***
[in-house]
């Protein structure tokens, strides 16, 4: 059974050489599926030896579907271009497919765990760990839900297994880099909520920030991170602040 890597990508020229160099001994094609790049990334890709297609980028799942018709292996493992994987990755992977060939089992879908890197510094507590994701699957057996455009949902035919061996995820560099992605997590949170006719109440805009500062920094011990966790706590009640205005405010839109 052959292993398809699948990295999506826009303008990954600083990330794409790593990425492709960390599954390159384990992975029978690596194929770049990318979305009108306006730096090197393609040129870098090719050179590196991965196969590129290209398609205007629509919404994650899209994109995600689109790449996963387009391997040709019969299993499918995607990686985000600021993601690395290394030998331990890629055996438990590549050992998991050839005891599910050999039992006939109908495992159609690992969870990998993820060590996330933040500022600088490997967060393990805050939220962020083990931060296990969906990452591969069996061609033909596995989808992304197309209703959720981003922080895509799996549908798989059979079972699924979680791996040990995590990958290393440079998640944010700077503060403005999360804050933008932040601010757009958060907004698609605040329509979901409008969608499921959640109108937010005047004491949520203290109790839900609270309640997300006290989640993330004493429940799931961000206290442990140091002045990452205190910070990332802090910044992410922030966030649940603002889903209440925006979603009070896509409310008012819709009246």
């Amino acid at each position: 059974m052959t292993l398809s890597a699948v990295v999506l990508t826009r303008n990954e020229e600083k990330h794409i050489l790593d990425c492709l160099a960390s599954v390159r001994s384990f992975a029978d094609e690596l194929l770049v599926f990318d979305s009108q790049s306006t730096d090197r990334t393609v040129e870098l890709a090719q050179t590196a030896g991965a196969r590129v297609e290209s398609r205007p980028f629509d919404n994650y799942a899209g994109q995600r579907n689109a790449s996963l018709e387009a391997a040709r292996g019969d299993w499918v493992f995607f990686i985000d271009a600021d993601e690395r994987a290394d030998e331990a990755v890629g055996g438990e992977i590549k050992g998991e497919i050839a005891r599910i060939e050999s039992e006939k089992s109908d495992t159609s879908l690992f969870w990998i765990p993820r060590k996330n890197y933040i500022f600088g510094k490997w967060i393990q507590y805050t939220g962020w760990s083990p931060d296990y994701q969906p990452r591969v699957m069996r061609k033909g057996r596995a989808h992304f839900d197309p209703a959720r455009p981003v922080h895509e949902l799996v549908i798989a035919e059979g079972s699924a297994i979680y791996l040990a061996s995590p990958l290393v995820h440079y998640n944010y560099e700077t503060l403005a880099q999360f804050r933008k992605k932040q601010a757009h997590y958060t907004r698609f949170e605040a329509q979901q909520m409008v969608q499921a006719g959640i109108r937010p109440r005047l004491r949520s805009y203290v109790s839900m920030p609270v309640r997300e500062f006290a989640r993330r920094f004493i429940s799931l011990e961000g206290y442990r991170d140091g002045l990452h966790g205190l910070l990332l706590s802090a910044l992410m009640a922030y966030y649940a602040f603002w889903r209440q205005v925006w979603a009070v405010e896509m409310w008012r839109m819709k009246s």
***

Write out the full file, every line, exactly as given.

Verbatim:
[in-house]
């Protein structure tokens, strides 16, 4: 059974050489599926030896579907271009497919765990760990839900297994880099909520920030991170602040 890597990508020229160099001994094609790049990334890709297609980028799942018709292996493992994987990755992977060939089992879908890197510094507590994701699957057996455009949902035919061996995820560099992605997590949170006719109440805009500062920094011990966790706590009640205005405010839109 052959292993398809699948990295999506826009303008990954600083990330794409790593990425492709960390599954390159384990992975029978690596194929770049990318979305009108306006730096090197393609040129870098090719050179590196991965196969590129290209398609205007629509919404994650899209994109995600689109790449996963387009391997040709019969299993499918995607990686985000600021993601690395290394030998331990890629055996438990590549050992998991050839005891599910050999039992006939109908495992159609690992969870990998993820060590996330933040500022600088490997967060393990805050939220962020083990931060296990969906990452591969069996061609033909596995989808992304197309209703959720981003922080895509799996549908798989059979079972699924979680791996040990995590990958290393440079998640944010700077503060403005999360804050933008932040601010757009958060907004698609605040329509979901409008969608499921959640109108937010005047004491949520203290109790839900609270309640997300006290989640993330004493429940799931961000206290442990140091002045990452205190910070990332802090910044992410922030966030649940603002889903209440925006979603009070896509409310008012819709009246």
């Amino acid at each position: 059974m052959t292993l398809s890597a699948v990295v999506l990508t826009r303008n990954e020229e600083k990330h794409i050489l790593d990425c492709l160099a960390s599954v390159r001994s384990f992975a029978d094609e690596l194929l770049v599926f990318d979305s009108q790049s306006t730096d090197r990334t393609v040129e870098l890709a090719q050179t590196a030896g991965a196969r590129v297609e290209s398609r205007p980028f629509d919404n994650y799942a899209g994109q995600r579907n689109a790449s996963l018709e387009a391997a040709r292996g019969d299993w499918v493992f995607f990686i985000d271009a600021d993601e690395r994987a290394d030998e331990a990755v890629g055996g438990e992977i590549k050992g998991e497919i050839a005891r599910i060939e050999s039992e006939k089992s109908d495992t159609s879908l690992f969870w990998i765990p993820r060590k996330n890197y933040i500022f600088g510094k490997w967060i393990q507590y805050t939220g962020w760990s083990p931060d296990y994701q969906p990452r591969v699957m069996r061609k033909g057996r596995a989808h992304f839900d197309p209703a959720r455009p981003v922080h895509e949902l799996v549908i798989a035919e059979g079972s699924a297994i979680y791996l040990a061996s995590p990958l290393v995820h440079y998640n944010y560099e700077t503060l403005a880099q999360f804050r933008k992605k932040q601010a757009h997590y958060t907004r698609f949170e605040a329509q979901q909520m409008v969608q499921a006719g959640i109108r937010p109440r005047l004491r949520s805009y203290v109790s839900m920030p609270v309640r997300e500062f006290a989640r993330r920094f004493i429940s799931l011990e961000g206290y442990r991170d140091g002045l990452h966790g205190l910070l990332l706590s802090a910044l992410m009640a922030y966030y649940a602040f603002w889903r209440q205005v925006w979603a009070v405010e896509m409310w008012r839109m819709k009246s």